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Thirteen pages Standard Manuscript Format amounts to roughly three thousand or so words, if a typewriter typeface. A quarter again as much if Times New Roman's journalism typeface. I know of no one who would read that much of everyday-routine prose for recreation purposes. Maybe up to a fifth page at most, or a thousand words.

Many editors might read five hundred words. More than a few intern screeners would read no more than a first page's thirteen lines if nothing else before had tripped the decline instinct.

How to handle the dramatic mischiefs of everyday, normal routines is a challenge. Manageable if complication, conflict, and tone developments do their timely and due magics. Otherwise, strong and clear ominous portents and intimations of a discernible pendent crisis degree will serve instead. A viewpoint persona on the cusp of routine interruption need not be aware, only that readers are clued in and curious and emotionally engaged to see the interruption unfold and end at a full satisfaction outcome.

Folkloristics offers liminality for such portents, both at the threshold of perceptible and liminal times-spaces for foreshadows, pre-positioned motifs, and Chekhov's guns. Threshold is the operative word: doorways, windows, ladders and stairs, gateways, portals, roadway entrances and exits, etc., transitional times-spaces: midnight, noon, dawn, dusk, work rush hours, an age phase onset, a milestone, a benchmark, a crossroads, a hallway, before a storm breaks, when a storm peaks, when a storm wanes, the zone where two or more ecosystems overlap and is neither, a shoreline, a dock, a basement, an attic, a mop closet, the rooftop of a skyrise, or a tenement row rooftop, a steam tunnel, the untamed, feral zone between a wilderness and a curated and manicured landscape, etc., etc. Liminality portrays settings as lively influence characters, too, for, perhaps, decision intimations, say, forward into the unknown or backward return to a known time-space though now as alien as forward and as when the threshold of transformation was entered.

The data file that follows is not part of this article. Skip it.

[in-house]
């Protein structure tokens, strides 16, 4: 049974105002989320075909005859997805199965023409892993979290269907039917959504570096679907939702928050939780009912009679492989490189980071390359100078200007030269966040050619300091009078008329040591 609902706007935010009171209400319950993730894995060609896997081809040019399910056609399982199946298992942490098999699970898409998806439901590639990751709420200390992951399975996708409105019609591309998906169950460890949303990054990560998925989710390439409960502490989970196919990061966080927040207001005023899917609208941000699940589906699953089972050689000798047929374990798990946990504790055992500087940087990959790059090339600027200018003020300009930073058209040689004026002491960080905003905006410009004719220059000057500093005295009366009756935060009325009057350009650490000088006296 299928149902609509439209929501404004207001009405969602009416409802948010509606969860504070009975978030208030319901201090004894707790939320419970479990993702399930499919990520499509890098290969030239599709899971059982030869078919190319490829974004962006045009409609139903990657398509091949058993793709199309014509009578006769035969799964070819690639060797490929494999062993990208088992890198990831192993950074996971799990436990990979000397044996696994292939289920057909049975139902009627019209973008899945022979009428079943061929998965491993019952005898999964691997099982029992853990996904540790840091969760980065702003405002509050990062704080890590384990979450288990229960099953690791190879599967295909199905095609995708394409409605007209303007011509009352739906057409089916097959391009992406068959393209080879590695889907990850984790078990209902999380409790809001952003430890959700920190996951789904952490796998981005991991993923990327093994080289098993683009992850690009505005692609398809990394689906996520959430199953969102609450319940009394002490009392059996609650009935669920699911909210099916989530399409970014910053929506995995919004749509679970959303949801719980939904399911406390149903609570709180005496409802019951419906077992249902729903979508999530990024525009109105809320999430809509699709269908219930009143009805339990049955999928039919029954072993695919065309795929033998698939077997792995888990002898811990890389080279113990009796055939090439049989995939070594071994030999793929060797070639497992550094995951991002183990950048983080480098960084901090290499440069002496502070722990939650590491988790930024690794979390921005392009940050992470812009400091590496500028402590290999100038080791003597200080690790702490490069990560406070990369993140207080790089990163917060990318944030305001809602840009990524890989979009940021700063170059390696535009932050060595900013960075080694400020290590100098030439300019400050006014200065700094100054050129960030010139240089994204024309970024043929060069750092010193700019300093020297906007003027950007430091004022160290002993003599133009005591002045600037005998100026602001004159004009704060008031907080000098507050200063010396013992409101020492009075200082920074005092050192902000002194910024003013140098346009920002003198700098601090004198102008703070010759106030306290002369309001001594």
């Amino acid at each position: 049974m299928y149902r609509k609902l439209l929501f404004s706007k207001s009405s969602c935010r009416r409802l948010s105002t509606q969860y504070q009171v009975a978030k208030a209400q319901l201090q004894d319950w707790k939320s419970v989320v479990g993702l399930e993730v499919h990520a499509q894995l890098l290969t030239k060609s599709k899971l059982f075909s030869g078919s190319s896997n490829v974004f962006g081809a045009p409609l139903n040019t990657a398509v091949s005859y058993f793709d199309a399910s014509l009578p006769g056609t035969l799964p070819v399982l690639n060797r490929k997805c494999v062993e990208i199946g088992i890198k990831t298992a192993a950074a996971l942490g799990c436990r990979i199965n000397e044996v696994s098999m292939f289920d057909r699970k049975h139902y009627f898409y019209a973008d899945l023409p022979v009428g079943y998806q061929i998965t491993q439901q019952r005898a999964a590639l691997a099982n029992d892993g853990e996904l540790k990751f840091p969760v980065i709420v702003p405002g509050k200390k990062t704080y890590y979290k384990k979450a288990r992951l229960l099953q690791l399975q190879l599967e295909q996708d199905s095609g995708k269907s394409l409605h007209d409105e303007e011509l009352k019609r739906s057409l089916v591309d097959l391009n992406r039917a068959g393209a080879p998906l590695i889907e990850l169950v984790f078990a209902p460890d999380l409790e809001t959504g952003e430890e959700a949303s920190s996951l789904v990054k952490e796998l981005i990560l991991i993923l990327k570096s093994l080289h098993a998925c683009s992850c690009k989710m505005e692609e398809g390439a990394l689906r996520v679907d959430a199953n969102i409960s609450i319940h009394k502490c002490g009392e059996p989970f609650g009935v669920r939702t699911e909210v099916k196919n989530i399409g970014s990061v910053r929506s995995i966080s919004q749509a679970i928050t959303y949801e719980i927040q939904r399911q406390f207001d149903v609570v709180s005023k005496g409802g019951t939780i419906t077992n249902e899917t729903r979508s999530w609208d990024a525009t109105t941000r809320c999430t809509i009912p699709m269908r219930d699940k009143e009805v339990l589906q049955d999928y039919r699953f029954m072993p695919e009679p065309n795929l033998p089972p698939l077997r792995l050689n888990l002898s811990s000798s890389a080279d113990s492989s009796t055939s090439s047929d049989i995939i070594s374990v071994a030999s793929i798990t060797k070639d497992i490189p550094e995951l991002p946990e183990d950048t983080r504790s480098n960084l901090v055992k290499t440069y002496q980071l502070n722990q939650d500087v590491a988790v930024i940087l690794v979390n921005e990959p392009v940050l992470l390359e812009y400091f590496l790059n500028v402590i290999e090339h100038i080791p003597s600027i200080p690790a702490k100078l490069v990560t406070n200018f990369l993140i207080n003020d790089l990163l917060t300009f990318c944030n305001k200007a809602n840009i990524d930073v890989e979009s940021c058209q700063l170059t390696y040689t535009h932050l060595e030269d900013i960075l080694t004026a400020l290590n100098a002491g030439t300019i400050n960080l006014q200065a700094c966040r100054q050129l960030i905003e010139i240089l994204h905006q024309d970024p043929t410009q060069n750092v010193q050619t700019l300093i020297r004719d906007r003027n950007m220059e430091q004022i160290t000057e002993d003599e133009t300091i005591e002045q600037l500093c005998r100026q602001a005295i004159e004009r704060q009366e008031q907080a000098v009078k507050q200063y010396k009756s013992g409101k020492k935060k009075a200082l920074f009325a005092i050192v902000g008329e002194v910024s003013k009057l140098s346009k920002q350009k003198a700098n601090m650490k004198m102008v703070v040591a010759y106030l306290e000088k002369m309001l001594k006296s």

Several pages of escalated routine victimization that exhort a native leaves hometown is an apt start, likewise, a faulted proactivism trial and error routine that leads to the true departure, say, three times a failed runaway and the fourth more so succeeds, and then all of Creation intercedes. A dramatic lead-up to a routine interruption, crisis incitement episode that at last compels the true journey's start as late as a fourth of total word count is apt, too; exceptions abound, of course.

Charles Frazier's Thirteen Moons starts from an aftermath button-loop timeline scene, that readers generally misunderstand and is under-realized, if ever. The true action begins in the second chapter, when young boy Will Cooper is forced from home.

[ February 15, 2019, 04:58 PM: Message edited by: extrinsic ]

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Princesisto
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First, some comments about specifics of the writing:

1. A good opening paragraph. It tells us that this is about musicians. They are popular. "Peter made sure of it" has an element of mystery: we want to know how.

2. The second paragraph is just one sentence, which is usually not a good idea. It is very hard to put the proper emphasis and clarity into a mass of words like that. I count four sentences there.

3. The third paragraph is disappointing. It puts a very important piece of information secreted within a complex structure and difficult punctuation. Just tell us clearly: he was shocked by the leg brace. Maybe you should tell us why, maybe you should dangle it like bait. I can't speak to that until I know the rest of the story.

4. The fourth paragraph is spot on: wouldn't change a word or punctuation mark. Powerful and intriguing: the reader wants to know about those memories.

5. The fifth paragraph maybe shouldn't be there. We've gone in a few lines from playing in a club to limping around a cave. How we did that and why is not at all clear. Save the eagle-winged horses and bees without stings: it's a nice concept. But mesh it into a story.

Instead, I would say, get on with the story. What is happening now? It's a little like the King spent one hour announcing his new policy and forgot to tell what it was. This is 13 lines of giving us little teasers about what the story WILL be about. I say, put the final paragraph into the present tense and use it to tell what happens now that the band have had a good night on stage.

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Princesisto
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P.S. Sorry. Yes, if you are looking for beta readers when you are ready for that, my hand is up waving at you!
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MerlionEmrys
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Thank you for your thoughts and for the offer. If I ever get my act sufficiently together to finish this second draft, I'll send it to you.